New student organization creates connections between those of different religions

It was just two weeks ago that members of all different religious groups on campus gathered for a feast and celebration, the Interfaith Thanksgiving dinner, hosted by the newly approved Interfaith Council student organization in partnership with the University of Miami Chaplains Association.

“The room just had so much passion,” said Sahana Kamisetty, a junior neuroscience major and president of the Interfaith Council since August.

The dinner was a one-night example of what Kamisetty hopes the council will become now that it was officially approved as a student organization in October. It is among the first organizations to also be under the Standing Committee on Diversity, Equity and Inclusion and under the UM Chaplains Association – making it the ultimate bridge between administration, students and religious leaders.

The council keeps note of what different religious organizations are planning and passes the word along to the other groups, in hopes that they will support one another’s events and activities. By simply creating a centralized organization for information on the campus’ religious events, the interfaith council encourages cross-cultural immersion and education.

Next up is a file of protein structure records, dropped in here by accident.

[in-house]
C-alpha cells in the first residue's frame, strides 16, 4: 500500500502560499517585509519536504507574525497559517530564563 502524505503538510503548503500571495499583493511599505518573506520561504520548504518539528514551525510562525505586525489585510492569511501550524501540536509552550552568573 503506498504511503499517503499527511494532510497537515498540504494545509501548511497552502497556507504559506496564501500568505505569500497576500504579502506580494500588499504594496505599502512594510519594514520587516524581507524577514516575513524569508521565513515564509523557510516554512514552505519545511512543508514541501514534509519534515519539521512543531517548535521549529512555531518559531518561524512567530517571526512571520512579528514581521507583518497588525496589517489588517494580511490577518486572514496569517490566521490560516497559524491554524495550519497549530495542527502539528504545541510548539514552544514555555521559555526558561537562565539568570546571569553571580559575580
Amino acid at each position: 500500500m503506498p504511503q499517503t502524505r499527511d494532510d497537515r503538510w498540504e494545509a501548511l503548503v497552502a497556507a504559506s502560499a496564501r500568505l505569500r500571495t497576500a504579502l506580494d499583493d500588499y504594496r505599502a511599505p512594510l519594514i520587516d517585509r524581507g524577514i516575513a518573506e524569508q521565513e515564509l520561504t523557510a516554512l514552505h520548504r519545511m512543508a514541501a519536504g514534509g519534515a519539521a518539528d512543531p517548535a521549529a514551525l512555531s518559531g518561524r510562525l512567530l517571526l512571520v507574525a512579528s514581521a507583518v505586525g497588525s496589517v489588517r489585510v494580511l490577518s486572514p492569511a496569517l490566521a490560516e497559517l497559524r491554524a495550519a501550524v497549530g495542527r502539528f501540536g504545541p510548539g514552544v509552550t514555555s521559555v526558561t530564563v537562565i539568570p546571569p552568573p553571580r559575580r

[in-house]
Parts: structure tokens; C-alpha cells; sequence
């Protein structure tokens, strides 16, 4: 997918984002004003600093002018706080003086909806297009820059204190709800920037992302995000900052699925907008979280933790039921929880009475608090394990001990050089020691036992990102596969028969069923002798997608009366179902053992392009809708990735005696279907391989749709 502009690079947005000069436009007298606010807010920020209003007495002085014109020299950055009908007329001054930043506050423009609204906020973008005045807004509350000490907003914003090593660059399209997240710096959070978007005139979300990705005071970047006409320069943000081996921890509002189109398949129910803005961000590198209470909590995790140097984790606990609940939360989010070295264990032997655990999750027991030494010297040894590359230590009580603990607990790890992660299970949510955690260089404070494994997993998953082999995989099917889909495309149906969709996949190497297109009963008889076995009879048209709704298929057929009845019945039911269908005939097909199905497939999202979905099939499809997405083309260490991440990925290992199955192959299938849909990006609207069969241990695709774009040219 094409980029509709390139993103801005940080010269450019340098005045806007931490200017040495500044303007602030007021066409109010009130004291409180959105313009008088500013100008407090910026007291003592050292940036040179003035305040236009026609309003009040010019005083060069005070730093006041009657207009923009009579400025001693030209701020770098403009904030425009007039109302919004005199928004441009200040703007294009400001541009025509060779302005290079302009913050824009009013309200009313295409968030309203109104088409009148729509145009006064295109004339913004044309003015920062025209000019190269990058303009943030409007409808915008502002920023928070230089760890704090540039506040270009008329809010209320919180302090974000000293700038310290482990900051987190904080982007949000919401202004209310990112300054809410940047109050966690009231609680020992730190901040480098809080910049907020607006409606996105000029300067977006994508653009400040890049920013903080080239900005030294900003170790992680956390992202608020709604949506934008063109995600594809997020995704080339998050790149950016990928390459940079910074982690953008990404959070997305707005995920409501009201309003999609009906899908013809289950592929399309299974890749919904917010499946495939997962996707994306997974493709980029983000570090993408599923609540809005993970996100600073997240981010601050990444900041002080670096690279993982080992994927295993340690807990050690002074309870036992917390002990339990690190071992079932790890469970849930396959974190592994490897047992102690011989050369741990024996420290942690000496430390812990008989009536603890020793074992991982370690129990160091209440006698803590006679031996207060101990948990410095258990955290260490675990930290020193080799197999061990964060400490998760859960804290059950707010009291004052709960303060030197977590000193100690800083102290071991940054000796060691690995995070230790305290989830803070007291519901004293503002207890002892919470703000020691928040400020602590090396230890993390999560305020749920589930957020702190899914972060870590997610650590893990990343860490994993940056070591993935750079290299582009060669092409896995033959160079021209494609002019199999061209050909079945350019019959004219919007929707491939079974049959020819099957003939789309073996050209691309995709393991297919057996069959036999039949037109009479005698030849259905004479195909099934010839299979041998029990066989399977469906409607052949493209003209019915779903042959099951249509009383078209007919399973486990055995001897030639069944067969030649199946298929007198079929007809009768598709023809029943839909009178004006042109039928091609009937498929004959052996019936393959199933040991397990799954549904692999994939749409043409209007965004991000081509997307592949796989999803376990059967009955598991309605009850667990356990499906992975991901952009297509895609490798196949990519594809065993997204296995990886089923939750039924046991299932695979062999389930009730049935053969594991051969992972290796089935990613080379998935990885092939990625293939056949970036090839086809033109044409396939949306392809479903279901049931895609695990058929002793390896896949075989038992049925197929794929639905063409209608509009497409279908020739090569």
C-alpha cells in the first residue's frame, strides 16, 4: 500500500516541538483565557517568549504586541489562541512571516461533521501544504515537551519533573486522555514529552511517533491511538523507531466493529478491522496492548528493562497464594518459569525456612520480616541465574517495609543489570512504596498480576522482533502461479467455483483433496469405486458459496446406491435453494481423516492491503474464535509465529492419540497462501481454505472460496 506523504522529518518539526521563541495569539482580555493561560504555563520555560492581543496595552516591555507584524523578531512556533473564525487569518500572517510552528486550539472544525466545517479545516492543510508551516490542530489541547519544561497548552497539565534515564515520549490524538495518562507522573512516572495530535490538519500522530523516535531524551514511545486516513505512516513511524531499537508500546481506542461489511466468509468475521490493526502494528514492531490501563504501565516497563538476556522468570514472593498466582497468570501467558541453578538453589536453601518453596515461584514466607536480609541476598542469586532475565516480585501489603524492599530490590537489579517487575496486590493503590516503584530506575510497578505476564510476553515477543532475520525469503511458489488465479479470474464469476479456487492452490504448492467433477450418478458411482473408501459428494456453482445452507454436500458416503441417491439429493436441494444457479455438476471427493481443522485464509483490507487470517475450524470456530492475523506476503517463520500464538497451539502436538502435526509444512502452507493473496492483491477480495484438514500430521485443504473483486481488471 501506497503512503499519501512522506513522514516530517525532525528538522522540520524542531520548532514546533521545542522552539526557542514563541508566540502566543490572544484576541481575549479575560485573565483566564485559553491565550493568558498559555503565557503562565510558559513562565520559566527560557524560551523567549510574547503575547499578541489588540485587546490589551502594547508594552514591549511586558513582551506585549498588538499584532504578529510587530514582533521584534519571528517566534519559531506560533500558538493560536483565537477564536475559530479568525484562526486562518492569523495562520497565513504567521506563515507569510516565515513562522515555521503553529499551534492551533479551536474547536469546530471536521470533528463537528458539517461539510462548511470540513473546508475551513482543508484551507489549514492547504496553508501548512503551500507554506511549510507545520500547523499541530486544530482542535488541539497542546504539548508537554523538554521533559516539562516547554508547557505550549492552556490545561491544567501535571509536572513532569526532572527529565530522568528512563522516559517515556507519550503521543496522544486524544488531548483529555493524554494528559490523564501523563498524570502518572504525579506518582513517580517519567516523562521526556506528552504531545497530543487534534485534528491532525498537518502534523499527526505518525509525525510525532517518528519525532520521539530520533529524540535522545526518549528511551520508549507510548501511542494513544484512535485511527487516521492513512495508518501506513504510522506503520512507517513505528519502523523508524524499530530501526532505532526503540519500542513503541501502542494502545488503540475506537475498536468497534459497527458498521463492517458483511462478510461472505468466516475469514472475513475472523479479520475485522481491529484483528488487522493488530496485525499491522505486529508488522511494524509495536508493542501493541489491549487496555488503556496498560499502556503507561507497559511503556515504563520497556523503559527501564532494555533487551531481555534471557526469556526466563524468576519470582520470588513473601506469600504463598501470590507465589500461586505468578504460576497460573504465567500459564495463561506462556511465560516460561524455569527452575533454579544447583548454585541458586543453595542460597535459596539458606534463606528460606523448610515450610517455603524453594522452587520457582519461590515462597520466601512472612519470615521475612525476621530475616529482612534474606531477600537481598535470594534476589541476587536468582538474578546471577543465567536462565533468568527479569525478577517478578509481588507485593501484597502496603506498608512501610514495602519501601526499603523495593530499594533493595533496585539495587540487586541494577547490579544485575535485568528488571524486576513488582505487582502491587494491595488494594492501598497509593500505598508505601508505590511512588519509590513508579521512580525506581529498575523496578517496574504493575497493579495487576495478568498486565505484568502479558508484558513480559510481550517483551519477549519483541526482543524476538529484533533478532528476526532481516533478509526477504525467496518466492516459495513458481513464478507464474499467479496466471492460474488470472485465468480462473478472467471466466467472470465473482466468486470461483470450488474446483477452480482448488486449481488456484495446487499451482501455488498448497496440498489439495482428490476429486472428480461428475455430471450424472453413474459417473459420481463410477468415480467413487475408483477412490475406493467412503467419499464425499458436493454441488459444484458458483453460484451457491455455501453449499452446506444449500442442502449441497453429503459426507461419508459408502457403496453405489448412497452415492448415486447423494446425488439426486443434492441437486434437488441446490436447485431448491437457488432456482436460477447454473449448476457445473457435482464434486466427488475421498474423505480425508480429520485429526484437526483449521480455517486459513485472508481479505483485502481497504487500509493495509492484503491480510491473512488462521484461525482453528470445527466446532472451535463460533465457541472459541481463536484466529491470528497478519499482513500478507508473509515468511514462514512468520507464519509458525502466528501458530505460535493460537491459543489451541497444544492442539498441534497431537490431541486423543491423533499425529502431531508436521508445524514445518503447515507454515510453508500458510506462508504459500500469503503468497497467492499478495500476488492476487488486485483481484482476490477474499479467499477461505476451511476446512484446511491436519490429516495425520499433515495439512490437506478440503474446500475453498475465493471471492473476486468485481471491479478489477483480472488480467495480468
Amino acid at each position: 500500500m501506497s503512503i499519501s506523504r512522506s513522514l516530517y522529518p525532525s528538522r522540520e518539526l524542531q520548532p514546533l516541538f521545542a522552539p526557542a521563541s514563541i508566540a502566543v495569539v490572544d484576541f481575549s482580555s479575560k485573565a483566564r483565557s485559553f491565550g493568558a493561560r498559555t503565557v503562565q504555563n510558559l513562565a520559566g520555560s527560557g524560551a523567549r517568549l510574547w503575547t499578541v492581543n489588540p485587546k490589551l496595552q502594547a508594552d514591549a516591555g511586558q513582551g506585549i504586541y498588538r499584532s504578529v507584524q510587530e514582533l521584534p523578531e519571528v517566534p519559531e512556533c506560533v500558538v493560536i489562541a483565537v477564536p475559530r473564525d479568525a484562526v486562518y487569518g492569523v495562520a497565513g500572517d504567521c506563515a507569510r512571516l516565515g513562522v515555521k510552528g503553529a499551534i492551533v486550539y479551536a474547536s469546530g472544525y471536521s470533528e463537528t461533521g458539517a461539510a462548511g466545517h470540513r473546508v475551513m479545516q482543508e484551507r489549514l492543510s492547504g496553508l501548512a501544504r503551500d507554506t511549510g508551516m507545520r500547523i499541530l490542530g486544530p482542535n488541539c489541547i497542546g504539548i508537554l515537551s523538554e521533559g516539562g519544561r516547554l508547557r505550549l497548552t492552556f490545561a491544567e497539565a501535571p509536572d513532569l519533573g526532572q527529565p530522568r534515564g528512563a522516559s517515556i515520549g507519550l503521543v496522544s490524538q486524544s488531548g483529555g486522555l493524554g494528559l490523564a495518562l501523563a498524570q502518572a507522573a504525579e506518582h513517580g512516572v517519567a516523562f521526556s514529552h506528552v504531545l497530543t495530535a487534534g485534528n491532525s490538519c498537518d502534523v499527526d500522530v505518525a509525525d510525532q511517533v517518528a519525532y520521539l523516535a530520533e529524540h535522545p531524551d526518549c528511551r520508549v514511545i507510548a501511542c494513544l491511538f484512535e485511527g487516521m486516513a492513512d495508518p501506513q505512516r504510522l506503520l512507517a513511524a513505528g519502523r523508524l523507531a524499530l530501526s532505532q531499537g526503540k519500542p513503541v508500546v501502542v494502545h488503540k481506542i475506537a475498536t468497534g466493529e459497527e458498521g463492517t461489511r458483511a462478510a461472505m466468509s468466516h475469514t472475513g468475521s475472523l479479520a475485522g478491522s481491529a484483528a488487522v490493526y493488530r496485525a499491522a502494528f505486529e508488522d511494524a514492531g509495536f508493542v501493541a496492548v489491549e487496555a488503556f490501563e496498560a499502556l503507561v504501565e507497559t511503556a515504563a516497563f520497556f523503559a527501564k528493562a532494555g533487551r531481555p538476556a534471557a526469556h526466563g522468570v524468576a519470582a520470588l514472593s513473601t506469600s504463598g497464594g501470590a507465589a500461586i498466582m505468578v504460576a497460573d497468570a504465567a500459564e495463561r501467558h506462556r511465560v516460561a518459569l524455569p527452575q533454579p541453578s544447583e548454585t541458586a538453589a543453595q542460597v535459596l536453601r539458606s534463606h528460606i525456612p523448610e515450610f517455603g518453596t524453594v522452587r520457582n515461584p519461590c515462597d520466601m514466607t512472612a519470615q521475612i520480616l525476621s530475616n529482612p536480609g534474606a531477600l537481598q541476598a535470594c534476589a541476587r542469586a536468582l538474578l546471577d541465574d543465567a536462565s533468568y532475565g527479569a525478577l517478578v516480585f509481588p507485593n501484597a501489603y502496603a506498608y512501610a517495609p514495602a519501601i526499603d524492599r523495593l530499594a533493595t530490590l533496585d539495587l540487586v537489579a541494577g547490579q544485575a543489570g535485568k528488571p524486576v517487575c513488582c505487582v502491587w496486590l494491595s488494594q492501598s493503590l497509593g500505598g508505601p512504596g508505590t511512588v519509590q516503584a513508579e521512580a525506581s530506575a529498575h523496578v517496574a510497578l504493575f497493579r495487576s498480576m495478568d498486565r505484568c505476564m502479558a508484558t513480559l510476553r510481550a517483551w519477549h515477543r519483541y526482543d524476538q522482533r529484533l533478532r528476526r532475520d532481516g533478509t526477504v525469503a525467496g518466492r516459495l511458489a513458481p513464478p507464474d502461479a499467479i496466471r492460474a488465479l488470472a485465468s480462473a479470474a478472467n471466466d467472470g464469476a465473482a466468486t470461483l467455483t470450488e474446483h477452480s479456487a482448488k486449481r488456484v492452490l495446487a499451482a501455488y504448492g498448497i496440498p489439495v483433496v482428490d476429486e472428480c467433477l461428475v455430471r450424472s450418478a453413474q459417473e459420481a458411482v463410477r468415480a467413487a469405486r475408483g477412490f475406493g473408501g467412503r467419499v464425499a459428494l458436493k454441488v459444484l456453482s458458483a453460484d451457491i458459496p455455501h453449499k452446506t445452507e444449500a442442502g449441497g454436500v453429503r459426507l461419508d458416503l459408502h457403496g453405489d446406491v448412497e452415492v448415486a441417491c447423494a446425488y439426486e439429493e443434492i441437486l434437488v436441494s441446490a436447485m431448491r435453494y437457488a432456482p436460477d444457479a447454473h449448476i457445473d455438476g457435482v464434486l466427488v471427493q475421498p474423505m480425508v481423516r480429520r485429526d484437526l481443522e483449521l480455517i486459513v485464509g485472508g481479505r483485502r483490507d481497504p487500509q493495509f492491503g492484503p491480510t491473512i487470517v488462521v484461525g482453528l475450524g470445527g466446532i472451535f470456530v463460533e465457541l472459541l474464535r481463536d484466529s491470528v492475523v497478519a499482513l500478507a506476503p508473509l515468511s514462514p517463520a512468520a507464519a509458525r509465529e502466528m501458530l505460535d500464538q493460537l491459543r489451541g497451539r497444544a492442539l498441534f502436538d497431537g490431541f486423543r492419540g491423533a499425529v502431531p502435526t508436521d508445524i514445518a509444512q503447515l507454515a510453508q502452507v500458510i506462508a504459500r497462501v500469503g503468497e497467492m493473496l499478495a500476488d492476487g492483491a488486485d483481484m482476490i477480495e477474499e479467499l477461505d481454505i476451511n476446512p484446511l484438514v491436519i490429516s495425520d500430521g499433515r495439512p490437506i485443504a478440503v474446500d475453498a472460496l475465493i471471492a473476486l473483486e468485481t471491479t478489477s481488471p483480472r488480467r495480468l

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The Interfaith Council's first Interfaith Thanksgiving brought together a slew of students from various religious backgrounds in an effort to educate one another on each's respective practices.

Especially in the current state of the world, where globalization and polarization are forever in tension with one another, Kamisetty says her goal is to eliminate the contemporary mindset of forming boundaries between groups and instead encourage connections.

Kamisetty herself didn’t know much about Jewish traditions until she joined the council, but said she has become more aware of the shared practices.

“I never knew what Kosher was until a couple of weeks ago,” she said. “I learned that it’s the same as Halaal.”

The council takes advantage of how many students there are who are passionate and respectful of their own religious practices, and maximizes the effect by creating spaces that may not have been possible 50, 20 or even 10 years ago – like a table of people from seven or eight different religions.

Kamisetty said her goal for this year is to represent every single religion on campus, no matter how small it may be. The Interfaith Council is seeking delegates from underrepresented religious identities. In the spring, the council will host its Religion Awareness Say, just as it did in April 2017.

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Correction, Dec. 5 2017: This article previously stated the Interfaith Thanksgiving was hosted by the Interfaith Council. The council co-hosted the event with the UM Chaplains Association.